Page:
Wicklow Way Walk from Glenmalure to Moyne (Day 4)

Wicklow Way Walk from Glenmalure to Moyne (Day 4)

Details of Day 4 of my Wicklow Way walk from Glenmalure to Moyne.

This post is part of a wider series of my experience walking the entire Wicklow Way.

After possibly one too many pints of Guinness in the Glenmalure Lodge the night before, we got a nice breakfast in the Lodge on the morning of Day 4. They were also more than happy to fill up our water bottles and provide sandwiches for our packed lunch. The sandwiches were €3.50 each and very tasty.

Reaching Halfway

Our plan for the day was that my Mam would join me for the Wicklow Way walk from Glenmalure while my Dad would take the bags and collect us at the end of today’s leg in Moyne.

I have to say that having someone with a car doing this for us made the whole thing an awful lot easier. It gave us a wider choice of accommodation in the area and also meant that we could cut out the additional kilometres walking to accommodation not directly on the trail.

Leaving the Glenmalure Lodge we crossed the Avonbeg River.

This image is of a view from a bridge in Glenmalure. The river below meanders off to the left. There are green fields on either side of the river with a steep forested slope is in the background

Quickly we arrived at the halfway-point of the Wicklow Way which is marked by a small plaque at the entrance to the forest.

More Uphill

Day 4 is one of the toughest days on the Wicklow Way. It’s tough on the legs and there are a lot of steep uphill climbs. Total elevation for the day is 865m. The last significant climb was very steep and we completed this after doing 20km of walking already that day. So be warned, a moderate level of fitness is required. My mother found it tough but she is in her early 70’s and was still able for it. I was very proud of her for completing it and to be honest I think the difficulty and subsequent sense of achievement made the day more memorable for us. 

The first ascent is through the forested slopes of Slieve Maan. 30 minutes of forest walking brought us to our first scenic views of the day. These views would be pretty much a constant for the day, the valley below you and surrounded by other mountains covered in either forests, gorse or fields. A multitude of greenery everywhere you looked.

A view of the valley with mountains on either side and in the background.

It’s back to forest walking soon after. A wooden boardwalk makes a nice change of pace from the gravel forest roads. It’s steep though!


The trail continues on towards the Military Road. This is a busy road. For a section the Wicklow Way follows a grass path parallel to the road. The path is overgrown and sloped however and were I to do the Wicklow Way again I think I would simply have walked along the road for this c. 300m stretch. We eventually crossed the military road and as we did so happened across Dad who randomly was driving along the road at exactly our time of crossing. He had checked out of Glenmalure Lodge at this stage and was doing his own exploring in a much more comfortable fashion.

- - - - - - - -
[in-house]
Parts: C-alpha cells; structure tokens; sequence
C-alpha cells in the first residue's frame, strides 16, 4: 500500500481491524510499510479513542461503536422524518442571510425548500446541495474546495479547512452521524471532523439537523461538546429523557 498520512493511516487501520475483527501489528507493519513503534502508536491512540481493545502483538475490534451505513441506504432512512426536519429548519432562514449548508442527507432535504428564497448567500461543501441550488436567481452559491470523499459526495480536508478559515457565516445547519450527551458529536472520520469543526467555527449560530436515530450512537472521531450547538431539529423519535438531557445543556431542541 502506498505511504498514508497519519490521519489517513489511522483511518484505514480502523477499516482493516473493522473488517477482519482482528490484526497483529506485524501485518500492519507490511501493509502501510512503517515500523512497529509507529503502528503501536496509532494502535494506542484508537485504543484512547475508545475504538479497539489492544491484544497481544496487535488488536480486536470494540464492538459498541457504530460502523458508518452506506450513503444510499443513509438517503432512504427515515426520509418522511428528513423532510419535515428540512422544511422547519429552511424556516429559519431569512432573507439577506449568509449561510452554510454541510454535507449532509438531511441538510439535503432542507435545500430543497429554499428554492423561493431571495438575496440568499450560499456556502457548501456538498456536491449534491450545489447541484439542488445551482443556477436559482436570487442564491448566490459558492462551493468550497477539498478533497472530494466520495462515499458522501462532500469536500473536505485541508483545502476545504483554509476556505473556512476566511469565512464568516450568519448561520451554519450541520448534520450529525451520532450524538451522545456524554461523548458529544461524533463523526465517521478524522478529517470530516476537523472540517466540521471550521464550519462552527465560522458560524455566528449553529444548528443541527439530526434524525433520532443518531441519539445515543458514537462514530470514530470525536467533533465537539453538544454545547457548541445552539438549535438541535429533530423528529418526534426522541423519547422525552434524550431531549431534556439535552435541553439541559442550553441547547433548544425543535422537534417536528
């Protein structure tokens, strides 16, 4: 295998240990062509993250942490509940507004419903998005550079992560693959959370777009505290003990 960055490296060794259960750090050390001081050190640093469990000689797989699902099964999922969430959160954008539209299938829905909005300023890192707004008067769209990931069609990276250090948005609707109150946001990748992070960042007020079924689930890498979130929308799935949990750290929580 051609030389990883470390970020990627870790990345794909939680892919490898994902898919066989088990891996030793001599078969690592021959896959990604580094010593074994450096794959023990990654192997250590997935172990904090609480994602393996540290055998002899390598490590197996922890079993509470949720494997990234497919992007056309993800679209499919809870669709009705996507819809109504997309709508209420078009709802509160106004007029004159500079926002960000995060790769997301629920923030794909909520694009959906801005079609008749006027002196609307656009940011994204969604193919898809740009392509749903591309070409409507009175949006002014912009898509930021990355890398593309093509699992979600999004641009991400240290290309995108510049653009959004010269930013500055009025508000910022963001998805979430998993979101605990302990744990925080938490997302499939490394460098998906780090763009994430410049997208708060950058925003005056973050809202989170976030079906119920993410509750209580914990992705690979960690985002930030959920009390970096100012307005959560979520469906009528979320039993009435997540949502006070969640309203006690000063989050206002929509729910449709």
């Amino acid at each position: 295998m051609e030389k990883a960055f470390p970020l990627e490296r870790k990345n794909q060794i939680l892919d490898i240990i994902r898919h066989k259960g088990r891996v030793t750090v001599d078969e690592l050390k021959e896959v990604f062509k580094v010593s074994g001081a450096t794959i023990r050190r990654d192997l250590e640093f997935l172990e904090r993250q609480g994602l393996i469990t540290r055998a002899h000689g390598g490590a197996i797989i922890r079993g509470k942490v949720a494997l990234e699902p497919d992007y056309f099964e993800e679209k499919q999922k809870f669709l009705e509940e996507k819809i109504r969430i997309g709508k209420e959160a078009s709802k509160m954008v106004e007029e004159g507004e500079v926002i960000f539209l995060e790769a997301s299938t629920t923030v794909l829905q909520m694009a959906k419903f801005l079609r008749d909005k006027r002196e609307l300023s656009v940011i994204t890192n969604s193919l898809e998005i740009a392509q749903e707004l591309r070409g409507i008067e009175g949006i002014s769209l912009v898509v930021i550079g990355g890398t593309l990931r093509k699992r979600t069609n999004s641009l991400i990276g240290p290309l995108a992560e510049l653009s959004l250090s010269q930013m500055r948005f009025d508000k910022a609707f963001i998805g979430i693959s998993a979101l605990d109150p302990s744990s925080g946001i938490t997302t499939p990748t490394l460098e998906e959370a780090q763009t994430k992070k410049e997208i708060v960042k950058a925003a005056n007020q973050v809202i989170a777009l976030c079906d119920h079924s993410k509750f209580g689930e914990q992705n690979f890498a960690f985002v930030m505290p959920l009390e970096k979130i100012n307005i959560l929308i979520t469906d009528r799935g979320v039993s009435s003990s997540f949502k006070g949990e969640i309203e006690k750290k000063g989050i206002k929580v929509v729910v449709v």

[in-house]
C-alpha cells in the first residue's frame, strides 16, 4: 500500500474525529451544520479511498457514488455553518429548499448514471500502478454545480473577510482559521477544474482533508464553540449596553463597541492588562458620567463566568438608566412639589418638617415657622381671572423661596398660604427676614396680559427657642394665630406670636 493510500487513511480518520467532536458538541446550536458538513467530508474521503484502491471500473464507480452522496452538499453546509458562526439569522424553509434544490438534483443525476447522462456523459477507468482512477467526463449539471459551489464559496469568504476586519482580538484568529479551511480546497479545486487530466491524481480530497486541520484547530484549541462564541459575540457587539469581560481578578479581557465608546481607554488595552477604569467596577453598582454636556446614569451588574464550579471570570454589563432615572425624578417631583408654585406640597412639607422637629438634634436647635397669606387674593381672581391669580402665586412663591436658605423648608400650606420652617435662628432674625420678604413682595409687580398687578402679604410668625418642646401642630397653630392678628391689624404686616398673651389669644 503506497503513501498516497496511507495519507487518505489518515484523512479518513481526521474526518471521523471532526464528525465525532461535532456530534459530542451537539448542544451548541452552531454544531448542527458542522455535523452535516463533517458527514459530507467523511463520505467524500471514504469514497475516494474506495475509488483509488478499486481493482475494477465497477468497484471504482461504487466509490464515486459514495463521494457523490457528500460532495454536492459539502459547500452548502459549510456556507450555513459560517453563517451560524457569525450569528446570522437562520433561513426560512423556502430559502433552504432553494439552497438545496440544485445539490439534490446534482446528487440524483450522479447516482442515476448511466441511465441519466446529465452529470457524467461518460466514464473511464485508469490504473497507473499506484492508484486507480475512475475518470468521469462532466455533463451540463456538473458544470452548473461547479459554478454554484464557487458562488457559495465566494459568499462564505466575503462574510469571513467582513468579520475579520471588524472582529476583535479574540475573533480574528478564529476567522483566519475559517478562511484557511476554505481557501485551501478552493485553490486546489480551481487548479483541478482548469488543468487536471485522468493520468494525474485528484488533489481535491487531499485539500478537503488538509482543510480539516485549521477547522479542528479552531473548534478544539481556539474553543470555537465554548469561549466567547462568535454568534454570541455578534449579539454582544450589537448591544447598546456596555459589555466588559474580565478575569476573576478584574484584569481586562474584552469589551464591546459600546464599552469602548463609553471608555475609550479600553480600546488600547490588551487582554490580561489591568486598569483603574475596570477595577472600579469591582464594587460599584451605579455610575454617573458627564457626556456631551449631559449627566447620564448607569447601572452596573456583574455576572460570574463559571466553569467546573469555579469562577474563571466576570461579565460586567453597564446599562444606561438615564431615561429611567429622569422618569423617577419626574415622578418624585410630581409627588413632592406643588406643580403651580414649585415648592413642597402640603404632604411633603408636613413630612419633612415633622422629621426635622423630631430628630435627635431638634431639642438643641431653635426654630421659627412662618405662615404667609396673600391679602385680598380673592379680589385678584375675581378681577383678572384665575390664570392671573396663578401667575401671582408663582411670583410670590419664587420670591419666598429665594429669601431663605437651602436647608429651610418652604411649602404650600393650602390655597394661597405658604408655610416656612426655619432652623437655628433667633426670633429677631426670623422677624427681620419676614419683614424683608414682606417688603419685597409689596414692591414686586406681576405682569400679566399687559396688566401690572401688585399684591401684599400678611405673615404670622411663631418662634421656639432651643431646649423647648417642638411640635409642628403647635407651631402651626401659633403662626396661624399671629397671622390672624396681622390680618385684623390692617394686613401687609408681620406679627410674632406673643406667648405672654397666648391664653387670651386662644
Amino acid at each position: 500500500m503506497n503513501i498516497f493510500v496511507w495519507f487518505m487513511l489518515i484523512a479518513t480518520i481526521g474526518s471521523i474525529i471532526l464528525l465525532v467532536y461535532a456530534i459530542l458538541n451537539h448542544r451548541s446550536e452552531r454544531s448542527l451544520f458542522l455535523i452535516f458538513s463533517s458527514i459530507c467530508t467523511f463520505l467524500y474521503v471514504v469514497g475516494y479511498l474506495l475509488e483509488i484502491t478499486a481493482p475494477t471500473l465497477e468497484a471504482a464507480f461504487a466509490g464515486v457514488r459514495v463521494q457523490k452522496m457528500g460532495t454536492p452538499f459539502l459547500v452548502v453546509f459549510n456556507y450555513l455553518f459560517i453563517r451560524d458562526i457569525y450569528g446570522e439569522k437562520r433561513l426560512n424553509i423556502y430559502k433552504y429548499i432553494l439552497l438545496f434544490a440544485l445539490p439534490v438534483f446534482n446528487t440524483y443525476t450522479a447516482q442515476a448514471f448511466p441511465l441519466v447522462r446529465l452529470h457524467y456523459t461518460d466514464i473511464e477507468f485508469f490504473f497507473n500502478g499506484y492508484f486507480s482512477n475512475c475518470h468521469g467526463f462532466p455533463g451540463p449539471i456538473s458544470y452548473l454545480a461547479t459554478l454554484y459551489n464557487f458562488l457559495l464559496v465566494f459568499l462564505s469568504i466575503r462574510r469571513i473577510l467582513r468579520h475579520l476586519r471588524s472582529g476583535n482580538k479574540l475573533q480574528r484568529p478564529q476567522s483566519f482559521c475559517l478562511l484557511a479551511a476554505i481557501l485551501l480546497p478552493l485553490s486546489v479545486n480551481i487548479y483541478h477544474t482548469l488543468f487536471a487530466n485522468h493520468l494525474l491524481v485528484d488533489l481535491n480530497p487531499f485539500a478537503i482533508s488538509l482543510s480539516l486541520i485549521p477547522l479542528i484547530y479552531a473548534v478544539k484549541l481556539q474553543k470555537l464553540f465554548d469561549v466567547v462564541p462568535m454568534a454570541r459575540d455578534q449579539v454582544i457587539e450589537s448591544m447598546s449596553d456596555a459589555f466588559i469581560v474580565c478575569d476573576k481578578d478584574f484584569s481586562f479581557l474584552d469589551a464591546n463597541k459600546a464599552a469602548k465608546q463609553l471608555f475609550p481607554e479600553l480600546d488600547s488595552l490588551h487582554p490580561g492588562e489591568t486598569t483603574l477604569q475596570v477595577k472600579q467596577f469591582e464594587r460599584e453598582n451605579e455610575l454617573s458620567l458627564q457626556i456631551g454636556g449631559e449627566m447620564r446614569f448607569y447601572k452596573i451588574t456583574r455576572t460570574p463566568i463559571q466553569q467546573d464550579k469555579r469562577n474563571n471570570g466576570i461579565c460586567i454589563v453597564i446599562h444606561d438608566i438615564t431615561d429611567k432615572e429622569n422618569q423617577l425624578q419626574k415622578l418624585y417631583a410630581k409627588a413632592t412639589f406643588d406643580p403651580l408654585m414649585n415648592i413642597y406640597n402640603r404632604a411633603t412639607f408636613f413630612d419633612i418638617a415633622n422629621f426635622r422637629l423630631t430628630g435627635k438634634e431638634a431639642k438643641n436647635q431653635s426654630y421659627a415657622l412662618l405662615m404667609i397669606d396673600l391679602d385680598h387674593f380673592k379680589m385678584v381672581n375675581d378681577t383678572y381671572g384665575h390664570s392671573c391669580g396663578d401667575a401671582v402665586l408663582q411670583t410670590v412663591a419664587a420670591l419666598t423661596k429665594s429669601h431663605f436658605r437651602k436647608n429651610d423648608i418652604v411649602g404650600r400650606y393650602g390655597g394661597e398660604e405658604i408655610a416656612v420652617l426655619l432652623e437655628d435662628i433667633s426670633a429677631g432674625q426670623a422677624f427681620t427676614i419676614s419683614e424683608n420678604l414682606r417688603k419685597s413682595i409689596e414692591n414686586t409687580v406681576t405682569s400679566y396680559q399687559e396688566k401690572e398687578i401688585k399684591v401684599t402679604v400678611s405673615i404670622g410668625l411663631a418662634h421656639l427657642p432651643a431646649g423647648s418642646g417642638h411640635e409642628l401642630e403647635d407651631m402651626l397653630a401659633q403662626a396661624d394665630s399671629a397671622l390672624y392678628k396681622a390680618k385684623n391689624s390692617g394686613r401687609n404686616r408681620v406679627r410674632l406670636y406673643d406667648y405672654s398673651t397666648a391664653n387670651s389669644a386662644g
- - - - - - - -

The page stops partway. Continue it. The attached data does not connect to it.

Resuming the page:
We crossed the road towards Carrickashane. Unfortunately, pretty early on we came across a warning sign stating that there was tree felling taking place ahead and a diversion was in place for Wicklow Way walkers. This was a real pity as the new route was a rough gravel road for the most part and I was never quite 100% sure if we were on the correct route. I.e. I couldn’t place any of the Wicklow Way landmarks I had researched prior to the trip. However, along the detour we did get to see a Deer and Fawn that crossed the path in front of us at one stage. This made up for it somewhat.

A view from a bridge in Ironbridge. There are overhanging trees on the left riverbank. A hill can be seen in the background.

We eventually rejoined the Wicklow Way at the Mucklagh Hut. It was downhill from there until we reached the Ow River valley at Iron Bridge (75km).

The descent as you near Ironbridge is particularly steep. We had streams of water pouring down the hill with us too. Iron Bridge itself is very picturesque. We were lucky enough to see two red squirrels along here.

Last Hop

Leaving Iron Bridge there is a 500m walk along a busy road before turning right on to a laneway. We made the gradual climb upwards and then came out to a very quiet roadway. Soon we crossed the Ballyteigue Bridge. 

This is where the walk got quite tough for us, with the added kilometres of the detour we had already walked over 18km at this stage. Now we were tasked with a steep incline for another 2-3km as we moved south-westwards between Ballygobban mountain and Sheilstown Hill.

A picture of the authors leg with a large grasshopper climbing up his trousers.
Curious visitor as we take a water break on our final climb of the day

The last 2.5km of the day involved a quiet road walk southwards to Moyne at 84km.

As I mentioned, here is where having a driver really made things easier for us. Dad met us in Moyne. He drove us the 6km to our accommodation for the night in the Rath Bán Farmhouse. We had sourced this through AirBnB. You can check out other AirBnB options in the area via www.airbnb.com. We found the Rath Bán farmhouse to be very comfortable.

Day 4 was 24.5km in total. However with detours, we only completed 22km of the actual Wicklow Way. Overall it was 7 hours and 42 minutes to complete.

Elevation of Wicklow Way Walk from Glenmalure

A screengrab of the elevation along the 25 kilometres of Day 4 of the Wicklow Way.

Check out my previous post on Day 3 of the Wicklow Way.